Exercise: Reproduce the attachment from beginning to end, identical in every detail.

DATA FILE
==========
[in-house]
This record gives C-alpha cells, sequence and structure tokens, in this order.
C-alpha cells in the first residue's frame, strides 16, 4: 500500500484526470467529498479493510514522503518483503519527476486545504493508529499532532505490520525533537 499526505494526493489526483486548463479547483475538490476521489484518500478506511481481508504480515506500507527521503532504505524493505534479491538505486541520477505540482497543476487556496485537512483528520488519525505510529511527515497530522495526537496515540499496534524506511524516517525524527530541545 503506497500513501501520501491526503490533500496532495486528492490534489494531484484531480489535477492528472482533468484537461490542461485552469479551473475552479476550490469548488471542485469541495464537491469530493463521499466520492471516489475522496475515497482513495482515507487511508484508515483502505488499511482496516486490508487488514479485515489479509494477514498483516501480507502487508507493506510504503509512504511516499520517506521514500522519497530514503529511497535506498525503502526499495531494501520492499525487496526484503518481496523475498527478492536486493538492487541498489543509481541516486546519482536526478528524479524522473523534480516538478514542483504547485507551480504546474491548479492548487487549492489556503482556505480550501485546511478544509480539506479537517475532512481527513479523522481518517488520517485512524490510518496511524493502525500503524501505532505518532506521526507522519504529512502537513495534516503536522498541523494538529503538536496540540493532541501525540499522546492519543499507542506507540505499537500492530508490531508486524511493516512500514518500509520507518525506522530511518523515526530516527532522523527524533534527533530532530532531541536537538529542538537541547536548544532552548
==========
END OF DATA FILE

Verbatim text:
[in-house]
This record gives C-alpha cells, sequence and structure tokens, in this order.
C-alpha cells in the first residue's frame, strides 16, 4: 500500500484526470467529498479493510514522503518483503519527476486545504493508529499532532505490520525533537 499526505494526493489526483486548463479547483475538490476521489484518500478506511481481508504480515506500507527521503532504505524493505534479491538505486541520477505540482497543476487556496485537512483528520488519525505510529511527515497530522495526537496515540499496534524506511524516517525524527530541545 503506497500513501501520501491526503490533500496532495486528492490534489494531484484531480489535477492528472482533468484537461490542461485552469479551473475552479476550490469548488471542485469541495464537491469530493463521499466520492471516489475522496475515497482513495482515507487511508484508515483502505488499511482496516486490508487488514479485515489479509494477514498483516501480507502487508507493506510504503509512504511516499520517506521514500522519497530514503529511497535506498525503502526499495531494501520492499525487496526484503518481496523475498527478492536486493538492487541498489543509481541516486546519482536526478528524479524522473523534480516538478514542483504547485507551480504546474491548479492548487487549492489556503482556505480550501485546511478544509480539506479537517475532512481527513479523522481518517488520517485512524490510518496511524493502525500503524501505532505518532506521526507522519504529512502537513495534516503536522498541523494538529503538536496540540493532541501525540499522546492519543499507542506507540505499537500492530508490531508486524511493516512500514518500509520507518525506522530511518523515526530516527532522523527524533534527533530532530532531541536537538529542538537541547536548544532552548